New York State will acquire a conservation easement for the Black Rock Forest, protecting the 3,800-acre preserve 50 miles north of New York City for both public use and scientific research.
No land is changing hands, and the area has essentially been protected since 1929, when owner Dr. Ernest G. Stillman established it as a research forest. Stillman left the land to Harvard University in 1949. Now the forest is maintained by the Black Rock Forest Consortium, comprising two dozen educational and cultural institutions, including Columbia University.
“The idea was to make this as permanent as possible, to set this aside and make sure the public would always have access to trails, and that the land would never be developed,” said Kevin Griffin, president of the consortium and chairman of the Department of Ecology, Evolution and Environmental Biology at Columbia. Griffin focuses his own research on plant respiration, the global carbon cycle and forest ecology.
The agreement helps preserve a network of nearly 60 miles of trails and 8,000 acres of public land in the Hudson Highlands that also encompass Storm King and Schunnemunk State Parks. It guarantees there will always be at least 23 miles of trail maintained at Black Rock Forest itself, Griffin said. The trails are maintained by the New York-New Jersey Trail Conference.
The agreement also perpetuates a huge outdoor laboratory where generations of researchers and schoolchildren have explored the area’s diverse landscape and biologically rich habitats – home to 160 bird species and dozens of types of mammals, reptiles and amphibians.
“This has been a long and fruitful collaboration, with many Columbia University students completing PhD, masters and undergraduate theses there, and many class field trips,” said Griffin, who conducts research at the Lamont-Doherty Earth Observatory, 34 miles south of the forest. Griffin said the consortium is fundraising now to endow a Black Rock/Lamont postdoctoral position.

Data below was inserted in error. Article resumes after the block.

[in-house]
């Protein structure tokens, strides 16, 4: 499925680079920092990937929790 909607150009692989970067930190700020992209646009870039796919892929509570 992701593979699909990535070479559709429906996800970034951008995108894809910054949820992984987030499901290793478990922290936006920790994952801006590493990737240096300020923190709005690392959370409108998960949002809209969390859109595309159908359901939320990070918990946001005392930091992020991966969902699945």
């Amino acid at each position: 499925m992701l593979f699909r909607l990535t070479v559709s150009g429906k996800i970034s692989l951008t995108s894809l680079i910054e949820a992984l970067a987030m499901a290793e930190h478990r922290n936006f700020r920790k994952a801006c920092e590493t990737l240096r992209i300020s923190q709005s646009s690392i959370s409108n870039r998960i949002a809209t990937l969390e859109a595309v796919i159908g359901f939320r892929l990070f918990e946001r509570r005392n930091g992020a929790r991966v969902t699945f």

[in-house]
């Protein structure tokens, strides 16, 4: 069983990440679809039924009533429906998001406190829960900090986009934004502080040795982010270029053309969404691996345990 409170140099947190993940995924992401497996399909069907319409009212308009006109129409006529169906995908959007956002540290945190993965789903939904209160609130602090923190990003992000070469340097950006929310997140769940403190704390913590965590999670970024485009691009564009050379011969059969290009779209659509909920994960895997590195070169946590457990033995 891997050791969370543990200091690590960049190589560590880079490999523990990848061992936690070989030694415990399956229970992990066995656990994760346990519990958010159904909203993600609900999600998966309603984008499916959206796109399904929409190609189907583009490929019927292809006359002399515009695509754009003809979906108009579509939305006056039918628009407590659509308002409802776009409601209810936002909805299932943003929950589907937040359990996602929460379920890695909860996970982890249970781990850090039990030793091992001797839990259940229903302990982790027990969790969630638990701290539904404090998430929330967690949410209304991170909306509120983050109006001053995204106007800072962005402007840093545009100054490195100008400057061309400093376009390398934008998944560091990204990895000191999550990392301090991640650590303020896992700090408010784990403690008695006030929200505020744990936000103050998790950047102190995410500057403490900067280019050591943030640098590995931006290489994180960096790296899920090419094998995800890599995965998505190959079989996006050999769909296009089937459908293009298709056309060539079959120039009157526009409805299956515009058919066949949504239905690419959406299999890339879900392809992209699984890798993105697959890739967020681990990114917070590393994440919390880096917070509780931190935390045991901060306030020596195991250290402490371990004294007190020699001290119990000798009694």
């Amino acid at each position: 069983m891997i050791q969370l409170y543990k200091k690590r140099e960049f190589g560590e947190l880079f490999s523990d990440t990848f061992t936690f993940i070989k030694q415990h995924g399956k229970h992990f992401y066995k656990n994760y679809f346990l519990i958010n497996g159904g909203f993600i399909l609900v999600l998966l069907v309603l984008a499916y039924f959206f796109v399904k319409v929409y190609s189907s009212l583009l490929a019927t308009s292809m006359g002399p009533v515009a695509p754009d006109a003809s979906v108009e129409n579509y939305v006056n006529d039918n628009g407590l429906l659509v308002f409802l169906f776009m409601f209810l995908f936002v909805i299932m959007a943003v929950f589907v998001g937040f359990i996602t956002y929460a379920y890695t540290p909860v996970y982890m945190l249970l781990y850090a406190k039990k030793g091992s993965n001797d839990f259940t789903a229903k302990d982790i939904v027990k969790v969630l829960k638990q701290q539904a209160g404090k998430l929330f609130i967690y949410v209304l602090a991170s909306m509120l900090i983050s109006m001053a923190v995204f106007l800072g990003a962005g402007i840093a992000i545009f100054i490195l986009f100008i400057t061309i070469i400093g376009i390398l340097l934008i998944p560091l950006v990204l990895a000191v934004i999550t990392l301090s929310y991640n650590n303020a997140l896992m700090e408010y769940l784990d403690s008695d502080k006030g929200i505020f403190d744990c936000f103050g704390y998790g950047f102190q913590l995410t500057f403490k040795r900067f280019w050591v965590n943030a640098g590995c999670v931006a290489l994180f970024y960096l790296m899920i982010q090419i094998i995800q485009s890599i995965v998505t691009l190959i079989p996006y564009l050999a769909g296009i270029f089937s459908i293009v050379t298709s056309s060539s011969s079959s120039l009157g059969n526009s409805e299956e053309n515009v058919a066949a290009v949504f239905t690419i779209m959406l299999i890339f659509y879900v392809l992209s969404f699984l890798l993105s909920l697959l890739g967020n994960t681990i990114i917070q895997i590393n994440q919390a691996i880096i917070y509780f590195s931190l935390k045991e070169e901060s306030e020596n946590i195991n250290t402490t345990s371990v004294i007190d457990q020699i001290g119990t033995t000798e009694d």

More than 500 scientific papers have been produced by consortium researchers, according to the Black Rock Forest website. “As a consequence of this research, we know a good deal more about the strengths of our region’s forests, including the effects on, and mechanisms of, carbon storage, water filtration, and ecosystem regulation by dominant species like oaks. We also know significantly more about the challenges faced in our region, including rising temperatures, more severe drought regimes, and other environmental conditions that increase native tree species’ vulnerability to pathogens or negatively affect their regeneration,” the site says.
Thirteen public and private schools and districts belong to the Black Rock Consortium (which also is affiliated with The Earth Institute). Thousands of young students visit the forest annually for programs in environmental science and conservation biology, including a Summer Science Camp, and the preserve offers training programs for teachers.
Columbia has provided significant funding for the construction of two of the green buildings on the property, a science center and forest lodge. The new agreement allows for possible expansion of facilities on 5 acres of the property, Griffin added.
While the Black Rock Forest Preserve still owns the land, under the agreement announced Oct. 23, the Open Space Institute purchased the conservation easement from the preserve, which will convey the easement to the Palisades Interstate Park Commission.